Danton and others are on trial. In private, Robespierre is having a discussion with the trial's leading judge, Fougier.
R: We're in trouble. The trial is going badly. Danton is exciting the gallery. He's attacking us. We want Danton's death. You justify the verdict. Silence him in any way you can.
F: The public will lynch us. What's more, the accused want witnesses.
R: If we back off we're sunk.
F: I'm a judge, not your private executioner.
R: You're the people's executioner. We sent you the Republic's enemies. Don't judge them! Destroy them!
F: It's against the law.
R: When the Republic is at stake we can do anything.
At the trial, Danton rises and complains.
D: Clerks have been told to write nothing. It must all disappear. Am I to disappear too? No! I won't. I'll keep talking, because I'm immortal. You murderers will be judged by the people. I'll go on talking. The echo of my voice will be heard.
An announcement is made that the government has proclaimed that interruptions of the court's proceedings will not be allowed. A court official defending the announcement declares that there are agents of subversion in the room. Danton rises and says it is a lie. He is taken away and others who protest are taken away with him.
In prison, Danton and others are having their hair cut in preparation for the guillotine. They talk of the fear of death. Danton talks of the revolution.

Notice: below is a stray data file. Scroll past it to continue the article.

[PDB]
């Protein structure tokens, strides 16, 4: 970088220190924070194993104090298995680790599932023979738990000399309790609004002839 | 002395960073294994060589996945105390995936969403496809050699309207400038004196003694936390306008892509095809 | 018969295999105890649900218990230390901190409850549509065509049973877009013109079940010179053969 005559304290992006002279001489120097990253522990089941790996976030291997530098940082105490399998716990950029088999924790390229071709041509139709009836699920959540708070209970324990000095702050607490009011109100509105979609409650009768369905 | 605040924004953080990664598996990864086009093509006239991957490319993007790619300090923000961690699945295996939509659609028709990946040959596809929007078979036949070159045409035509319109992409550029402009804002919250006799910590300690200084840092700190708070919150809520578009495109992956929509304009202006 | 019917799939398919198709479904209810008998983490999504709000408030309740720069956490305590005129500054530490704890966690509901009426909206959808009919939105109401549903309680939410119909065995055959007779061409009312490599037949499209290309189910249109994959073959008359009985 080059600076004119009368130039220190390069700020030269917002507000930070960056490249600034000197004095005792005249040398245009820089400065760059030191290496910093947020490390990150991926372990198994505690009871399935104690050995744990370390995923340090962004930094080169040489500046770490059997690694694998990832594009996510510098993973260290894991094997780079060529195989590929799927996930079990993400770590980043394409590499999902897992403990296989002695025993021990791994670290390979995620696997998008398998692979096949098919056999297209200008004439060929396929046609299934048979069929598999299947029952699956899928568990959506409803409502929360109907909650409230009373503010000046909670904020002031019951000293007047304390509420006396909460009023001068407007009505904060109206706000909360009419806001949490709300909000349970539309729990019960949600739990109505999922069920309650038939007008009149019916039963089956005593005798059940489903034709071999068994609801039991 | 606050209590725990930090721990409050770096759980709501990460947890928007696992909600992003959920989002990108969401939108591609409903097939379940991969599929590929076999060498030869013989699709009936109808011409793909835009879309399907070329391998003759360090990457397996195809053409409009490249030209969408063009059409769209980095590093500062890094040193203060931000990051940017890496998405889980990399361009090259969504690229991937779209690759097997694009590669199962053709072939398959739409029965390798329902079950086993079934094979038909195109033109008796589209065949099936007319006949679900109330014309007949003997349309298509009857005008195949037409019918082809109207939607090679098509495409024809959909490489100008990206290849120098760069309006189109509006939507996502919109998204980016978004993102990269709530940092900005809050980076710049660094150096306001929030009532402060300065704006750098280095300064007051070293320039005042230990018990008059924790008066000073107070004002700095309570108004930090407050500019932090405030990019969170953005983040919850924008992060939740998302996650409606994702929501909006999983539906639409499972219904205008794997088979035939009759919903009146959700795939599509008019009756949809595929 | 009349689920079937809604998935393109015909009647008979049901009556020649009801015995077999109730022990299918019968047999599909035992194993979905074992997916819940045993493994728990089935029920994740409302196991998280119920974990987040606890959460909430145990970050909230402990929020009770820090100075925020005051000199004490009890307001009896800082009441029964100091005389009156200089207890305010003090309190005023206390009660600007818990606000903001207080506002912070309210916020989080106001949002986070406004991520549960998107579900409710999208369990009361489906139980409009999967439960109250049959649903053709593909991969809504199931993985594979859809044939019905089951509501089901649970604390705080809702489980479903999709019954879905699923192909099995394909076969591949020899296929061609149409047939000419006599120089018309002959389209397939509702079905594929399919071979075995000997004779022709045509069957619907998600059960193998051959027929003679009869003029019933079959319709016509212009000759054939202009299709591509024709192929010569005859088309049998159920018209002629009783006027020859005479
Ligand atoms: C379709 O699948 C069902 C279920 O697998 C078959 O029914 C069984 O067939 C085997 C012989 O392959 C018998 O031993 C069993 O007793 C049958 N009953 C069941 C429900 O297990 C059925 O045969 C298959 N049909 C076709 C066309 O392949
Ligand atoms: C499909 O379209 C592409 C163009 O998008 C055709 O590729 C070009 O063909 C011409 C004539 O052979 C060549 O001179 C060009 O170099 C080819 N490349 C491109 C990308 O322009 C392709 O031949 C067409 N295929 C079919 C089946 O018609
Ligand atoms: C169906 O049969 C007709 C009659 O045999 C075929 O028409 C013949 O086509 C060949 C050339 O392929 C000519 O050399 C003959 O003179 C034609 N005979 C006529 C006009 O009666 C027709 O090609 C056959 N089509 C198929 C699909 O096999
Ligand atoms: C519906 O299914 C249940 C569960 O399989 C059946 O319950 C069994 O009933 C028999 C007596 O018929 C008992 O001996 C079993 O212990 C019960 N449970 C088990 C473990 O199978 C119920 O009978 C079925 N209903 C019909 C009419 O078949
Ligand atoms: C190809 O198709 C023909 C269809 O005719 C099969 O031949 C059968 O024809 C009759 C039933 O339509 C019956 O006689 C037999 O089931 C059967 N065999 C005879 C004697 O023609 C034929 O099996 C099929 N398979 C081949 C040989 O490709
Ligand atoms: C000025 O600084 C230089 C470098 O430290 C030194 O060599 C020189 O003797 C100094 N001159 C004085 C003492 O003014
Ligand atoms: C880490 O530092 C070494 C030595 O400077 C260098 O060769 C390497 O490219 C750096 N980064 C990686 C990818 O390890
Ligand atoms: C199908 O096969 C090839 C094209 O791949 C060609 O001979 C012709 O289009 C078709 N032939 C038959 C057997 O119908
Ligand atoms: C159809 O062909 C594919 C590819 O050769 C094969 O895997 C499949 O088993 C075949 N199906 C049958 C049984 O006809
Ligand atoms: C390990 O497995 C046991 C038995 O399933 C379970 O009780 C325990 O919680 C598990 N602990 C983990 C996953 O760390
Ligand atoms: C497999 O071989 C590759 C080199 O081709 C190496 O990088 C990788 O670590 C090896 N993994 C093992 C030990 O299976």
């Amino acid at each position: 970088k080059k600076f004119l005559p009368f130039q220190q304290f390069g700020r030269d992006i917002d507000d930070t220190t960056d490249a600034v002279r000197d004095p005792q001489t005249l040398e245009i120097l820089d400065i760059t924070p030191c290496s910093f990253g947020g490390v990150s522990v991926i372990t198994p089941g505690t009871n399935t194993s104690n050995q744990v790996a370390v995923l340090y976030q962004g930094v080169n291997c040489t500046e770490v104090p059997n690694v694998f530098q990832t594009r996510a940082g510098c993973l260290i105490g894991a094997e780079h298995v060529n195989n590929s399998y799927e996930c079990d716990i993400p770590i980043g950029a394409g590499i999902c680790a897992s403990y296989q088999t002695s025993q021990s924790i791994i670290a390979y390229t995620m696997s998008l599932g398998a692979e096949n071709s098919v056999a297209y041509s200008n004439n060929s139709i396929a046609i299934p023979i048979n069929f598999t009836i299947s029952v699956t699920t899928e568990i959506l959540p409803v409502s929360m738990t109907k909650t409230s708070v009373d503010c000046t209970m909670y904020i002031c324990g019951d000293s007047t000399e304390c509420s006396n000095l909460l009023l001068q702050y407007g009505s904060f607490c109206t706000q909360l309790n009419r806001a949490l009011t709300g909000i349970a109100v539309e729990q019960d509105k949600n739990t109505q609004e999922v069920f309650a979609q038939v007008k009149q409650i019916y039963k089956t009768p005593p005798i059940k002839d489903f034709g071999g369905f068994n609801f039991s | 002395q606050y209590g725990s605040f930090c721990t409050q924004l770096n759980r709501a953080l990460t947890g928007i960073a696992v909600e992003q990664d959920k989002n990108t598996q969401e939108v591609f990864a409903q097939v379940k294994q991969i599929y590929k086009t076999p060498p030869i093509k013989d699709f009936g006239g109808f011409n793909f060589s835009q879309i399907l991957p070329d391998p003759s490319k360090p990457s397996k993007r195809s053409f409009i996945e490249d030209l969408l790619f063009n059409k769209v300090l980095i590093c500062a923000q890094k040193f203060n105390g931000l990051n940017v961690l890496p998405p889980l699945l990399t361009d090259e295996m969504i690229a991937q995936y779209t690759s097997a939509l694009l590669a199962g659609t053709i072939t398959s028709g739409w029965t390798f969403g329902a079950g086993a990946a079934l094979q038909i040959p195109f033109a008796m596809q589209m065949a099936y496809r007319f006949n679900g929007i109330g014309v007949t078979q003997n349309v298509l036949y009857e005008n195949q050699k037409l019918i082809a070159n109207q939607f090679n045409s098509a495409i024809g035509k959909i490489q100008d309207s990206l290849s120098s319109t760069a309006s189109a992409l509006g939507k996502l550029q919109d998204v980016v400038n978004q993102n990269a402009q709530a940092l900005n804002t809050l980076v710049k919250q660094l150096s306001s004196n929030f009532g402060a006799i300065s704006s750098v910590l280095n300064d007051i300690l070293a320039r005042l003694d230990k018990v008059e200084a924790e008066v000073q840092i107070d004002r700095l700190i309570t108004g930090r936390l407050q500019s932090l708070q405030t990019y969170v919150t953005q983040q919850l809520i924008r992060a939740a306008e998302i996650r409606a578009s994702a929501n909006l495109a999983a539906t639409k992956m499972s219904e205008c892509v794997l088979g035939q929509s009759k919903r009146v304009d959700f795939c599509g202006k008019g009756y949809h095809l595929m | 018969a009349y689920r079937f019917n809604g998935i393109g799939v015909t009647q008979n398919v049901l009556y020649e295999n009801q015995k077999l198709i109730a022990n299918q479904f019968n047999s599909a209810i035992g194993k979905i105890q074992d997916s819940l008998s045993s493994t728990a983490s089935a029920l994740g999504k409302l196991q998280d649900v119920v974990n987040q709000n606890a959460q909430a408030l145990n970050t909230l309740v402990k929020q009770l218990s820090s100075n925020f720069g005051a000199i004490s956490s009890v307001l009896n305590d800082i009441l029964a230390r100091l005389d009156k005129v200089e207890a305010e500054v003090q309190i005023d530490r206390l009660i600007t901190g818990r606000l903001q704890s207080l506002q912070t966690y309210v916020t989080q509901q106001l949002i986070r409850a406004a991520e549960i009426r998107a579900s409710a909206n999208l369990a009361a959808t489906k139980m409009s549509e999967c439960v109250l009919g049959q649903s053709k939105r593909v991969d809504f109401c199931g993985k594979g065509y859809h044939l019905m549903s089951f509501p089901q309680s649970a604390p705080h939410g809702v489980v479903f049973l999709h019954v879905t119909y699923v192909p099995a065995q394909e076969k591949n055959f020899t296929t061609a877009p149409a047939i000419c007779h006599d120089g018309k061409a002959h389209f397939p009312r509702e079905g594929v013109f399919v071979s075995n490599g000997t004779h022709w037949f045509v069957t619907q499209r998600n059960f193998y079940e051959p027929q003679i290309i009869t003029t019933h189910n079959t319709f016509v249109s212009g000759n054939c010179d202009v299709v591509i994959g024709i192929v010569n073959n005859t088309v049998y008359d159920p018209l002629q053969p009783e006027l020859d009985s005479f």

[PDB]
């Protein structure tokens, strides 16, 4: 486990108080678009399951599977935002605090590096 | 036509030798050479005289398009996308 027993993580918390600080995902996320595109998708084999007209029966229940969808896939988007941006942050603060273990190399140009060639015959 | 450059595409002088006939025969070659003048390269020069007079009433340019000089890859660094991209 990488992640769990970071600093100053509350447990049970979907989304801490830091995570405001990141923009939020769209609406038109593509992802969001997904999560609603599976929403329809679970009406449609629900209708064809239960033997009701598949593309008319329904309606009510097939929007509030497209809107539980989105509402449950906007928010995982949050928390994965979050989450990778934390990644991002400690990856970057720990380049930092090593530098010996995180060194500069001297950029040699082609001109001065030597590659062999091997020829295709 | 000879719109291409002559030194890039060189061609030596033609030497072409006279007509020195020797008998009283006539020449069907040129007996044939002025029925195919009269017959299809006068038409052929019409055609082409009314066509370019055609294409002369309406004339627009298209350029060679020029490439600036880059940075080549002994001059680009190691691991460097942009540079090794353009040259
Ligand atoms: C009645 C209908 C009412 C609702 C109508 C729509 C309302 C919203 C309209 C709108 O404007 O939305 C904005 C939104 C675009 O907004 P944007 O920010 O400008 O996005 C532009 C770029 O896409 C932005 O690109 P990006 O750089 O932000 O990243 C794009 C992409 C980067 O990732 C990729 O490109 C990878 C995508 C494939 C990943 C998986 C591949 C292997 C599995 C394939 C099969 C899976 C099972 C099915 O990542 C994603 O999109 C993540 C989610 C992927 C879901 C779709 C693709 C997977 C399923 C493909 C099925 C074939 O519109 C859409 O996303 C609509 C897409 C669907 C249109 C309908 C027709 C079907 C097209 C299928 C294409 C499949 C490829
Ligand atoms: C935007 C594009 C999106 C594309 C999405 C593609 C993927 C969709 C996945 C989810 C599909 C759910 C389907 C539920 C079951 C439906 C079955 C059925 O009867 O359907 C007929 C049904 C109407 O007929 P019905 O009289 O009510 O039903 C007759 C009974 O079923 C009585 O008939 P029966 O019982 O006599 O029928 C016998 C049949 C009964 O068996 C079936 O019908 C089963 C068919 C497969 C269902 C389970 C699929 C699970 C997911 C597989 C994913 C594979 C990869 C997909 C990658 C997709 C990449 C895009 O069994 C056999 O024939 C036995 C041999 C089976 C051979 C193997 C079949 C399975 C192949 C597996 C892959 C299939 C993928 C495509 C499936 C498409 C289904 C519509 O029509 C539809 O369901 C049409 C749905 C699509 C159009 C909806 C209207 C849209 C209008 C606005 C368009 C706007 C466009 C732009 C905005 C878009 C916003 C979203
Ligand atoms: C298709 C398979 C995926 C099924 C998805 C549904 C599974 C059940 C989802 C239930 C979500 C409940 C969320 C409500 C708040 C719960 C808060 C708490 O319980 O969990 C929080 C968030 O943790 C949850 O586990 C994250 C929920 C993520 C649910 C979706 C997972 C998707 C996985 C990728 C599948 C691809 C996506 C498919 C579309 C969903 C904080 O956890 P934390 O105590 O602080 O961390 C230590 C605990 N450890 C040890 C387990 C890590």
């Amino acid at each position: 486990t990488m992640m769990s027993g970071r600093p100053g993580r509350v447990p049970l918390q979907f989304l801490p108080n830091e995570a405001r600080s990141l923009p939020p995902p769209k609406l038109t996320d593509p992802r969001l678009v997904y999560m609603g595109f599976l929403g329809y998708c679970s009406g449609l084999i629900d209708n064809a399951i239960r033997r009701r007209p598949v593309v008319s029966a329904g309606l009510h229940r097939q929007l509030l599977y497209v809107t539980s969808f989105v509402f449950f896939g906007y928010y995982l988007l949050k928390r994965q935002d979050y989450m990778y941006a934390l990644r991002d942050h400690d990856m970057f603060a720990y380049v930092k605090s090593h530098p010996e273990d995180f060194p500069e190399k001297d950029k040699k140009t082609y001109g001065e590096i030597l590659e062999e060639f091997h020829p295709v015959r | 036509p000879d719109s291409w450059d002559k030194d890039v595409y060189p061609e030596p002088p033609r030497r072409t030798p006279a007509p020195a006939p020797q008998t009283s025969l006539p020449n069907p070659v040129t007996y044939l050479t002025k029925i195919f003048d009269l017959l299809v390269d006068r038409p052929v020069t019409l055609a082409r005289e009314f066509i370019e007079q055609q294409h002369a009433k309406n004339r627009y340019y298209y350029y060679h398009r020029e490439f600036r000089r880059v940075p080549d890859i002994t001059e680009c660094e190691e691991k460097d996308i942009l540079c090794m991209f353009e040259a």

D: The revolution is shamed. It will all collapse in three months.
Danton's hands are tied behind his back and he walks to the guillotine.
D: Show my head to the people. It is worth seeing.
The blade of the guillotine falls. Danton's head falls into the basket and is held by the hair for a minute of public viewing.
At home, Robespierre is exhausted and relieved. To an associate he says with satisfaction that the people let it happen. He is tired and wants to rest. He already looks like a corpse. (He will be executed in a little less than four months.)
Robespierre is awakened by his maid who has her brother, a child, with her. She thinks Robespierre will be pleased by her little brother having memorized the revolution's "Rights of Man," which Robespierre, himself, drafted. The child recites, and the words fall on Robespierre's ears as recrimination:
"Article One: All men are born free and equal in law. Social differences must be based on the public good."
"Article Two: The goal of political parties is to safeguard man's inalienable rights."
"Article Three: Sovereignty resides in the people. No group or individual may rule without their express consent."
"Article Four: Freedom is the right to do anything not harmful to others. Man's natural rights are limited only by what assures to others in society the exercise of those rights. Only the law can set such limits."
Copyright © 1998-2018 by Frank E. Smitha. All rights reserved